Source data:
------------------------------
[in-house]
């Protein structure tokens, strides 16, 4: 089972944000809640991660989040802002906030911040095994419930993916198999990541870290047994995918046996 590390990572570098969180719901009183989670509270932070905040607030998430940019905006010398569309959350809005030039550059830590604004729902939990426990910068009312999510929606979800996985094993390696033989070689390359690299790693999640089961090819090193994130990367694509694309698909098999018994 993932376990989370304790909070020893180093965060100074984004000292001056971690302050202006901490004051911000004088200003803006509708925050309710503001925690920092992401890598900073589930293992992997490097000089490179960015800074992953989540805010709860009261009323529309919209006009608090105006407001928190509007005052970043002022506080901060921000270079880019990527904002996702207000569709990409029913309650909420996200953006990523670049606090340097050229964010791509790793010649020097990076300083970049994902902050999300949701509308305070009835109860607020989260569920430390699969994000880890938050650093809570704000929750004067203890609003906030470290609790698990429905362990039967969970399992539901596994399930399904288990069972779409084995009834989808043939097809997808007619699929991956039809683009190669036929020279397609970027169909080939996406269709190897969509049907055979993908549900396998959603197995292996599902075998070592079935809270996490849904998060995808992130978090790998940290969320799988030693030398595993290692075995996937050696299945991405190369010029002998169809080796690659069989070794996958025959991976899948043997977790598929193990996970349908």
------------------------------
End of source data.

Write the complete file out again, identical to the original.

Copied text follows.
[in-house]
């Protein structure tokens, strides 16, 4: 089972944000809640991660989040802002906030911040095994419930993916198999990541870290047994995918046996 590390990572570098969180719901009183989670509270932070905040607030998430940019905006010398569309959350809005030039550059830590604004729902939990426990910068009312999510929606979800996985094993390696033989070689390359690299790693999640089961090819090193994130990367694509694309698909098999018994 993932376990989370304790909070020893180093965060100074984004000292001056971690302050202006901490004051911000004088200003803006509708925050309710503001925690920092992401890598900073589930293992992997490097000089490179960015800074992953989540805010709860009261009323529309919209006009608090105006407001928190509007005052970043002022506080901060921000270079880019990527904002996702207000569709990409029913309650909420996200953006990523670049606090340097050229964010791509790793010649020097990076300083970049994902902050999300949701509308305070009835109860607020989260569920430390699969994000880890938050650093809570704000929750004067203890609003906030470290609790698990429905362990039967969970399992539901596994399930399904288990069972779409084995009834989808043939097809997808007619699929991956039809683009190669036929020279397609970027169909080939996406269709190897969509049907055979993908549900396998959603197995292996599902075998070592079935809270996490849904998060995808992130978090790998940290969320799988030693030398595993290692075995996937050696299945991405190369010029002998169809080796690659069989070794996958025959991976899948043997977790598929193990996970349908």